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How To Stand Out As An Exceptional Junior Associate – Part 2

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How To Stand Out As An Exceptional Junior Associate – Part 2

young lawyerI promised to share with you another set of tips if you want to succeed as a junior associate. So here goes…

1. Decide on a Mentor.

Frankly, it never hurts to become the protégée of one of the law firm’s more powerful partners. You can learn a lot just by watching such a lawyer at work, and he or she will help you as you advance along the partnership track.

Choose wisely. Ideally, your mentor should practice in an area of the law which interests you, and it will help that your personalities should be compatible. After a while, you should have a clear conception of where the true power centers lie. Gravitate towards it.

Be careful, however, not to become one partner’s exclusive property. This happens a lot because partners regard bright and compatible associates as worth their weight in gold, and they therefore tend to monopolize their services and skills. Your talents must be clear to a range of different partners if you are to have a good chance of becoming a partner yourself. One partner can sometimes make the difference, but there is always the danger that that partner may leave the firm or change his or her opinion about you. In other words, don’t put your eggs in a single basket.

2. Guard Your Reputation at All Costs.

Unfortunately, there are lawyers whose ethical standards are not what they should be. Sometimes, these lawyers attempt to enlist the aid of a junior associate in their unprofessional activities. If a partner ever asks you to back-date a certificate of service, for example, refuse absolutely to do so. There are certain things which you cannot and must not do.

And begin circulating your resume. This is not the law firm where you want to spend the rest of your career. The job market may be tight, but your professional reputation is essentially all that you have. These things get around, and unethical practices tend to slander even the innocent like yourself.

3. Don’t Let Clients Control Matters of Professional Courtesy.

It is understandable that clients tend to become emotionally involved in their cases. They will usually want you to treat litigation as a matter of war. Don’t succumb to the pressure of your client insisting that you treat opposing counsel with less courtesy. Thus, you should never sacrifice professional courtesy just to satisfy a client’s lust for hardball tactics. Clients come and go, but opposing counsels stay around forever.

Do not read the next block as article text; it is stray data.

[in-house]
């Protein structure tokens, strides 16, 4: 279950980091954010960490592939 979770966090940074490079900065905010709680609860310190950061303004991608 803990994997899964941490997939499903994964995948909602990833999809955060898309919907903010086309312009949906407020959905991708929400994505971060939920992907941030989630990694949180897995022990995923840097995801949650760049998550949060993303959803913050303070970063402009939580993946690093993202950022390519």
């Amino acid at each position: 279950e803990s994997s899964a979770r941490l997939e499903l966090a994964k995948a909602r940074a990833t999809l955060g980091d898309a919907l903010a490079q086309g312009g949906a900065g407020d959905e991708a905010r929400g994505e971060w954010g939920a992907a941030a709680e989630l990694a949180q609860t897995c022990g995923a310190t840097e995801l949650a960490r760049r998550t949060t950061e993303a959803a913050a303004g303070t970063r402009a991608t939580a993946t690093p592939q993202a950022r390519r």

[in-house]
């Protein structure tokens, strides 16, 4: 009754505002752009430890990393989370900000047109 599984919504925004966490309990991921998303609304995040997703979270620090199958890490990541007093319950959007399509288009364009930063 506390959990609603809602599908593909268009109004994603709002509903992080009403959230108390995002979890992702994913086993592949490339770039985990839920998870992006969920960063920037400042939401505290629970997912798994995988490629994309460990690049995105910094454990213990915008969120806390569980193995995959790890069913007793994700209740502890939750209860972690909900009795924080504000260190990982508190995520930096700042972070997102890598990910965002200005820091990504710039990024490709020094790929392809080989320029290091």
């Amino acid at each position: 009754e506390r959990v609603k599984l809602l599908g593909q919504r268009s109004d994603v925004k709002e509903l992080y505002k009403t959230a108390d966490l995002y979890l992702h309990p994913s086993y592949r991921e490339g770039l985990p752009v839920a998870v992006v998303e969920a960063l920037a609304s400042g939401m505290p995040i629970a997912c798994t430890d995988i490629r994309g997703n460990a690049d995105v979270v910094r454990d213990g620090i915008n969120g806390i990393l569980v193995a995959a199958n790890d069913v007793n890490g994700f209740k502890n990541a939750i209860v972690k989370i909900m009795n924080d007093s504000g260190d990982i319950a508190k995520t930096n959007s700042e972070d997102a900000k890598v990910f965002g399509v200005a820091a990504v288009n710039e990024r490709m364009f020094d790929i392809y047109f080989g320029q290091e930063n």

4. Get Comfortable With Letting the Partner Take the Credit.

Let’s say the Judge has just granted your motion for summary judgment. Informing a client of a major victory is one of the most rewarding aspects of practicing law. Resist the urge to pick up the phone. What you should do instead is to advise the partner in charge of the case and let him or her have the pleasure of calling the client. Is this unfair? Of course it is. But you are better off winning points within the law firm than basking in the very temporary praise of a temporary client.

5. Keep Your Mouth Shut.

Most law firms are hotbeds of gossip and political intrigue. Stay away. Do not ever engage in gossip or the spreading of rumors. It may be a fun thing to do, but more than one associate has gone off the partnership track because of an unwise comment or the repetition of a particularly juicy bit of scandal.

At the same time, keep your eyes and ears open. You will learn a lot about the internal operation of the firm if you simply watch and listen carefully as a silent observer. You should endeavor to develop a reputation as a person who can keep confidences. If you ever lose that reputation, then you’ve lost it forever.

6. Practice Good Telephone Habits.

This is not just about speaking clearly or picking up the telephone promptly; you already know that. There are certain techniques to using the telephone in a business context which you should learn to apply religiously. For example, many people think that it is impressive to have all of their telephone calls placed by a secretary. It isn’t. In reality, you usually gain a tactical advantage if you make your telephone calls yourself. At a minimum, your secretary should never place a call to a judge’s chambers; it is, after all, a chance to curry favor with the judge’s secretary or bailiff and why waste such the opportunity?

1 Comment

  1. Nice advice….expecting more